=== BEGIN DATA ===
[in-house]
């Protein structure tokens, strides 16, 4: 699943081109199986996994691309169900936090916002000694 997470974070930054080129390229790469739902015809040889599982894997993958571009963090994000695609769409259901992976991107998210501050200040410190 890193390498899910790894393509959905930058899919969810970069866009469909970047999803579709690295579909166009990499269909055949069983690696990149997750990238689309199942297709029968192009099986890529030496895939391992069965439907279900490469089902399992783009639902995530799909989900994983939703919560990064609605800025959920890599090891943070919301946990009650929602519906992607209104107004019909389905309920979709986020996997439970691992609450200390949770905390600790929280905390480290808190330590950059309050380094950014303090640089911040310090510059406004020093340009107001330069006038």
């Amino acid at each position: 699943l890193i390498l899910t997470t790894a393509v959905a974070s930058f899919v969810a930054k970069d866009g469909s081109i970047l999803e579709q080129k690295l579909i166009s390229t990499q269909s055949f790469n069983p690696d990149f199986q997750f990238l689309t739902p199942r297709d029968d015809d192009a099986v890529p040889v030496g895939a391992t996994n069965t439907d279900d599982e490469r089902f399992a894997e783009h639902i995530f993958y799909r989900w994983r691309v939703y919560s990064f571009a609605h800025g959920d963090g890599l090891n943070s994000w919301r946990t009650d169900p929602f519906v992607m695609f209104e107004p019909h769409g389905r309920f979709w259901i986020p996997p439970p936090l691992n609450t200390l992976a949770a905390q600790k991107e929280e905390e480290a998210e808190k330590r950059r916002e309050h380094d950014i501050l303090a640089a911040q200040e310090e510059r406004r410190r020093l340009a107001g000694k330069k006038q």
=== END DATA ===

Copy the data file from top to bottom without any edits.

[in-house]
């Protein structure tokens, strides 16, 4: 699943081109199986996994691309169900936090916002000694 997470974070930054080129390229790469739902015809040889599982894997993958571009963090994000695609769409259901992976991107998210501050200040410190 890193390498899910790894393509959905930058899919969810970069866009469909970047999803579709690295579909166009990499269909055949069983690696990149997750990238689309199942297709029968192009099986890529030496895939391992069965439907279900490469089902399992783009639902995530799909989900994983939703919560990064609605800025959920890599090891943070919301946990009650929602519906992607209104107004019909389905309920979709986020996997439970691992609450200390949770905390600790929280905390480290808190330590950059309050380094950014303090640089911040310090510059406004020093340009107001330069006038």
């Amino acid at each position: 699943l890193i390498l899910t997470t790894a393509v959905a974070s930058f899919v969810a930054k970069d866009g469909s081109i970047l999803e579709q080129k690295l579909i166009s390229t990499q269909s055949f790469n069983p690696d990149f199986q997750f990238l689309t739902p199942r297709d029968d015809d192009a099986v890529p040889v030496g895939a391992t996994n069965t439907d279900d599982e490469r089902f399992a894997e783009h639902i995530f993958y799909r989900w994983r691309v939703y919560s990064f571009a609605h800025g959920d963090g890599l090891n943070s994000w919301r946990t009650d169900p929602f519906v992607m695609f209104e107004p019909h769409g389905r309920f979709w259901i986020p996997p439970p936090l691992n609450t200390l992976a949770a905390q600790k991107e929280e905390e480290a998210e808190k330590r950059r916002e309050h380094d950014i501050l303090a640089a911040q200040e310090e510059r406004r410190r020093l340009a107001g000694k330069k006038q």